By: Jennie Scott
I need to share this message with you without being critical, accusatory, or dismissive. I’ve wrestled with it myself for some time now, and I pray it’s marinated enough in my soul to move into yours with grace.
I once read a book that argued that the earth was hollow and that it was populated inside by a super-race of aliens. It even had photos that proved it. It was interesting, but I didn’t believe it. Why? Because all the evidence says that the earth’s core is solid!
By: Sheridan Voysey
A reflection on Psalm 139.
He knows you. He knows every detail and nanosecond of your existence—every atom, molecule, skin cell, and ligament; every hope, dream, interest, and achievement; every strength, weakness, gladness, and grief. He knows you intimately, through and through.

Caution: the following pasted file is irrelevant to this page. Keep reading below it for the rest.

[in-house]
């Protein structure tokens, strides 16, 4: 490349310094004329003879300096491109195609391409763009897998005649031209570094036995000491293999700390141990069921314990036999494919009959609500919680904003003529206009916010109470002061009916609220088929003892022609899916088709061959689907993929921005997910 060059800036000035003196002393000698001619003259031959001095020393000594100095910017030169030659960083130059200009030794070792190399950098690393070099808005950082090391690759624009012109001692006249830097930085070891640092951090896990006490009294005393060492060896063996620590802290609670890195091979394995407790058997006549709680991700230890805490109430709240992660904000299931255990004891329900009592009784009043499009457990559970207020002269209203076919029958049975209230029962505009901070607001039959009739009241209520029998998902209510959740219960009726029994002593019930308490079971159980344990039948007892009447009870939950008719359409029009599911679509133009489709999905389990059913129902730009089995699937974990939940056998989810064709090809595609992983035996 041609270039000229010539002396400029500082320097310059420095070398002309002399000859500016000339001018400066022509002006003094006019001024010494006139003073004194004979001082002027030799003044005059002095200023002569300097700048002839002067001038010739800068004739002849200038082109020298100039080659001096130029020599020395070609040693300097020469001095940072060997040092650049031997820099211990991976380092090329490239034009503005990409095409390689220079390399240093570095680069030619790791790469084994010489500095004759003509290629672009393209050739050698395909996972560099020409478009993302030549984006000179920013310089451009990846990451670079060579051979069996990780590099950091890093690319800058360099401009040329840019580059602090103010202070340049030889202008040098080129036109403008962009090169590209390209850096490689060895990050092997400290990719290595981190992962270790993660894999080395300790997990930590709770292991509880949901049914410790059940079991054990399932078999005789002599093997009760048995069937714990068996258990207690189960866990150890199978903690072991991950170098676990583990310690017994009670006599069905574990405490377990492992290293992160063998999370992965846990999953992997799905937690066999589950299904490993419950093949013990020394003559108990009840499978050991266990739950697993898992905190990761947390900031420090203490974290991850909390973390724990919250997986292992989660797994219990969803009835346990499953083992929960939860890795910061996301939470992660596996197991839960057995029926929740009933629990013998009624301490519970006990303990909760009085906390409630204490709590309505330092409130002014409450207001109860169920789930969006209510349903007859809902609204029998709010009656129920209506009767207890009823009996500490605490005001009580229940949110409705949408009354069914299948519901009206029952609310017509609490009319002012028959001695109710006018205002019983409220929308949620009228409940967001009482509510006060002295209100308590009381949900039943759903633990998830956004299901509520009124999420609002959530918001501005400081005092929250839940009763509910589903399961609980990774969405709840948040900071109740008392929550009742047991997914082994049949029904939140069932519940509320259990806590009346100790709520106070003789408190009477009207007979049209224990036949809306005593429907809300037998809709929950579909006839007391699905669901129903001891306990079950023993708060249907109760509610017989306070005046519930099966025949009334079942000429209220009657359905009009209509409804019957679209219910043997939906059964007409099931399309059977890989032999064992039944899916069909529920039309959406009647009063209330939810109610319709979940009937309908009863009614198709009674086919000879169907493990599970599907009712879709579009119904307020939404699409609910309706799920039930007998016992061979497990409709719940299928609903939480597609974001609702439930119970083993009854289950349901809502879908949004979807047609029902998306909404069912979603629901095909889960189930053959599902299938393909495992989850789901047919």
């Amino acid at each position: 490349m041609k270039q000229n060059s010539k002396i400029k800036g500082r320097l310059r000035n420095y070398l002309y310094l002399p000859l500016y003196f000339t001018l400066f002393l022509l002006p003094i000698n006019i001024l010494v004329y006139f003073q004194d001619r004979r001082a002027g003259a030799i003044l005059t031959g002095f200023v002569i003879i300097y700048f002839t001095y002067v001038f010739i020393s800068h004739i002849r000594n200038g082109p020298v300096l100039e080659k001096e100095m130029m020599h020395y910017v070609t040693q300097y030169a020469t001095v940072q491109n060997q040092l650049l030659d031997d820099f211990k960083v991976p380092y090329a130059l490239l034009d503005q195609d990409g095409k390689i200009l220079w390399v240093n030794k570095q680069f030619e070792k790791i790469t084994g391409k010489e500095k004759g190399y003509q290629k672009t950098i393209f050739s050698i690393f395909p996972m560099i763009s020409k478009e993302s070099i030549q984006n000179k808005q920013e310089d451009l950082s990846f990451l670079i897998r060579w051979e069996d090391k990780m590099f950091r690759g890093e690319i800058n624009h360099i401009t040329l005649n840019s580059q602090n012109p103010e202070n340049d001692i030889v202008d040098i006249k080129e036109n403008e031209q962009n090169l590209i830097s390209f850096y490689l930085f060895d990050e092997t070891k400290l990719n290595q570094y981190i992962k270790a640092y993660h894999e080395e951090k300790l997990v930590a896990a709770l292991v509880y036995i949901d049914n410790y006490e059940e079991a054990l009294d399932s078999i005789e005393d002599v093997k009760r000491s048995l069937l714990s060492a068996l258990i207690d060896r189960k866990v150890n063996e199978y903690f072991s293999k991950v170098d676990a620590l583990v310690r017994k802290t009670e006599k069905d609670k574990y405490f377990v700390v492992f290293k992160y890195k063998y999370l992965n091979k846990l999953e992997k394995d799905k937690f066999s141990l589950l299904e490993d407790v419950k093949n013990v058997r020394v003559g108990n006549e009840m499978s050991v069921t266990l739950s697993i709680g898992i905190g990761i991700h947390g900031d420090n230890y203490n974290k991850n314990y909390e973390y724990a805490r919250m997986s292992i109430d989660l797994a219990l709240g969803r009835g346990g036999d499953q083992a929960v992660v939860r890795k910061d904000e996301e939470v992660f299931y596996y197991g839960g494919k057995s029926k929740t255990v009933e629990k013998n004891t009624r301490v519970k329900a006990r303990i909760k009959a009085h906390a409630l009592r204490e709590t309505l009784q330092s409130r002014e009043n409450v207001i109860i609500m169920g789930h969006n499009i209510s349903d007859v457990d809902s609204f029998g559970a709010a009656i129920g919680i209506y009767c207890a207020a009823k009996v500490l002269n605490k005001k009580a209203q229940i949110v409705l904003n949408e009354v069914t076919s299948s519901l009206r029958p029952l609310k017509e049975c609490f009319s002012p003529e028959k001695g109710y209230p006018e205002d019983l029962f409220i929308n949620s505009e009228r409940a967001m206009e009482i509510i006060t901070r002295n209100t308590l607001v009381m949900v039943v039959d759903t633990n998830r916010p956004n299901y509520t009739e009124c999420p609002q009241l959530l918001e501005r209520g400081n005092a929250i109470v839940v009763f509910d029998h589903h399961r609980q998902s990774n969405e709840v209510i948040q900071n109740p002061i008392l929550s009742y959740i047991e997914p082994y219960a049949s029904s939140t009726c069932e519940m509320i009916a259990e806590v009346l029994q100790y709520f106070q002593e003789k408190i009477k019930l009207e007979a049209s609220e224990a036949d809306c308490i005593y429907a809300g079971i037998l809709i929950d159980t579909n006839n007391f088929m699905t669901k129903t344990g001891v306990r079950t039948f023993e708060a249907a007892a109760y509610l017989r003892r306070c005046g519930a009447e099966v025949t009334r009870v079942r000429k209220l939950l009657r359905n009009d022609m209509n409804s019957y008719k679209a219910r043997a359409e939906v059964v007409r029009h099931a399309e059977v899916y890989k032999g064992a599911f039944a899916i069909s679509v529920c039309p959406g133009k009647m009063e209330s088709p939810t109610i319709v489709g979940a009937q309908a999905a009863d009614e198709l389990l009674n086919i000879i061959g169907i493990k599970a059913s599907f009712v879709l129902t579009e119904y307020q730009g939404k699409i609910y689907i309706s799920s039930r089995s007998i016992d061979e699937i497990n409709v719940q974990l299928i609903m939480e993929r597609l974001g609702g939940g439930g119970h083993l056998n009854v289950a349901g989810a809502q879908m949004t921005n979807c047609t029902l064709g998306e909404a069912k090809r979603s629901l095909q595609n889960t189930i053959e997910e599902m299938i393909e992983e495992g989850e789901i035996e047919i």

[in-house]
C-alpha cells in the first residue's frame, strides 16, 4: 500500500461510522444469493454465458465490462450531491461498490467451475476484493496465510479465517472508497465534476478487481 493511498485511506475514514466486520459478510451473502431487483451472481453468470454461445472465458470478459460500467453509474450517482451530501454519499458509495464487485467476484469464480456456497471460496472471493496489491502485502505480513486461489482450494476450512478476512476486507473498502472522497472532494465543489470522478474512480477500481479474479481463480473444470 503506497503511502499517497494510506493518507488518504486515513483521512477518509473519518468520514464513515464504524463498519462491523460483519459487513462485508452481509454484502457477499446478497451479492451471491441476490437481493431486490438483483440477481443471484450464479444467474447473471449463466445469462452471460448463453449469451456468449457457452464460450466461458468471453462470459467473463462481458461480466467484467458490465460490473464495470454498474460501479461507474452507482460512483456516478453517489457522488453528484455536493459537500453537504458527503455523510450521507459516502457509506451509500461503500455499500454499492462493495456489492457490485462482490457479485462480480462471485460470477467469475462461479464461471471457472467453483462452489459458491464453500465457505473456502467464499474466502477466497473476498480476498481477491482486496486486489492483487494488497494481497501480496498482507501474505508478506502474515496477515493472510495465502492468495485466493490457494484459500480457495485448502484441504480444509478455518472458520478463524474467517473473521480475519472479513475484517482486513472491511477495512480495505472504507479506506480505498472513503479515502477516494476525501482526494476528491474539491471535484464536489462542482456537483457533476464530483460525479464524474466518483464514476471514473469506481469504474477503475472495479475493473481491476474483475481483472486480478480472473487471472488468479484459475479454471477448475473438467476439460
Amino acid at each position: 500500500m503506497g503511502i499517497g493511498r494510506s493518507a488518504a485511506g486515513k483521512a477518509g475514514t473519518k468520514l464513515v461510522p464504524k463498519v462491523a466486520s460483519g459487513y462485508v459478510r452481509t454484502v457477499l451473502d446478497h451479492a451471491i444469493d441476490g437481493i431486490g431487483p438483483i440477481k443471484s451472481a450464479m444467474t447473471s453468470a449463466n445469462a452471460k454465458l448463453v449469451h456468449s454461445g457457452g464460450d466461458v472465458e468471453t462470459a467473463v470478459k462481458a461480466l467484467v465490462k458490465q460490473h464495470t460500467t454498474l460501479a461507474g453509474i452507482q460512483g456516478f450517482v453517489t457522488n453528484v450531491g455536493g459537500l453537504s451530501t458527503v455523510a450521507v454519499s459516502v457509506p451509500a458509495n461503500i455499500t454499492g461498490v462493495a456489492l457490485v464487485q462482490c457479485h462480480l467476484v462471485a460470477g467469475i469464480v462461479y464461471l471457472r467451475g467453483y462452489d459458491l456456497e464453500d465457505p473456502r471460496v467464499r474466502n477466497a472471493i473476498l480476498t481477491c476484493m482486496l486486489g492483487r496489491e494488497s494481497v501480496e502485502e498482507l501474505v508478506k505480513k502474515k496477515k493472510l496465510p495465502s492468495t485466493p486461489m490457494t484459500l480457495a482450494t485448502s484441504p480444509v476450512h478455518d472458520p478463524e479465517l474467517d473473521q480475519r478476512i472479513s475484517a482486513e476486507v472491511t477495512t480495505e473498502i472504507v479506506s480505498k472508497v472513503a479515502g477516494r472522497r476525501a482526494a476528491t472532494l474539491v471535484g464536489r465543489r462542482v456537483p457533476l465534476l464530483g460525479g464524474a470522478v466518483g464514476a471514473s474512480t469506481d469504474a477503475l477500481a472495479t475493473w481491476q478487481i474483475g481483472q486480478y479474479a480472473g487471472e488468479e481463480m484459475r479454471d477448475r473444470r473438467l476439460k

If you ask a group of scientists whether they believe in God, you’ll find that some do and some don’t.
The popular idea that if you’re a scientist then you must by definition be an atheist, is wrong. Science doesn’t necessarily lead to atheism.
Some days I wake up and I know it’s going to be a good day. Other days I wake up and I know that I’m not in the best frame of mind. I’m not necessarily talking about medical conditions like depression and anxiety. I’m talking about the “stinking thinking” that we all struggle with. They are the negative thought patterns that pull you down, and that pull those around you down as well.
In his seminal work How Should We Then Live?, Francis Schaeffer brought the idea of worldview to bear on the church in the Western world. As he chronicled the rise and decline of Western thought and culture, one thing became clear to his readers; something must be done before the church as a whole is lost.